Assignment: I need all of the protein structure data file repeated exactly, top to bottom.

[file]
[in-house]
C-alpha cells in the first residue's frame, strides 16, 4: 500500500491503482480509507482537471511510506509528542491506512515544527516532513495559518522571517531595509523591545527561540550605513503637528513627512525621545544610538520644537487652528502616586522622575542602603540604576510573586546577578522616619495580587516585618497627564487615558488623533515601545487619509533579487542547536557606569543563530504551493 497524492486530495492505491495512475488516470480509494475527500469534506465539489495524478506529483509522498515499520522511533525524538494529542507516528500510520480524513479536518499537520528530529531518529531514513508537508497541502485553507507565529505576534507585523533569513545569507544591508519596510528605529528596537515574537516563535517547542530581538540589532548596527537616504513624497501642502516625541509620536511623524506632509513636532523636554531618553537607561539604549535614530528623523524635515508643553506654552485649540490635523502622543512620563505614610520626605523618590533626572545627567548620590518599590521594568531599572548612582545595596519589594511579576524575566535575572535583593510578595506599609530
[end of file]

[in-house]
C-alpha cells in the first residue's frame, strides 16, 4: 500500500491503482480509507482537471511510506509528542491506512515544527516532513495559518522571517531595509523591545527561540550605513503637528513627512525621545544610538520644537487652528502616586522622575542602603540604576510573586546577578522616619495580587516585618497627564487615558488623533515601545487619509533579487542547536557606569543563530504551493 497524492486530495492505491495512475488516470480509494475527500469534506465539489495524478506529483509522498515499520522511533525524538494529542507516528500510520480524513479536518499537520528530529531518529531514513508537508497541502485553507507565529505576534507585523533569513545569507544591508519596510528605529528596537515574537516563535517547542530581538540589532548596527537616504513624497501642502516625541509620536511623524506632509513636532523636554531618553537607561539604549535614530528623523524635515508643553506654552485649540490635523502622543512620563505614610520626605523618590533626572545627567548620590518599590521594568531599572548612582545595596519589594511579576524575566535575572535583593510578595506599609530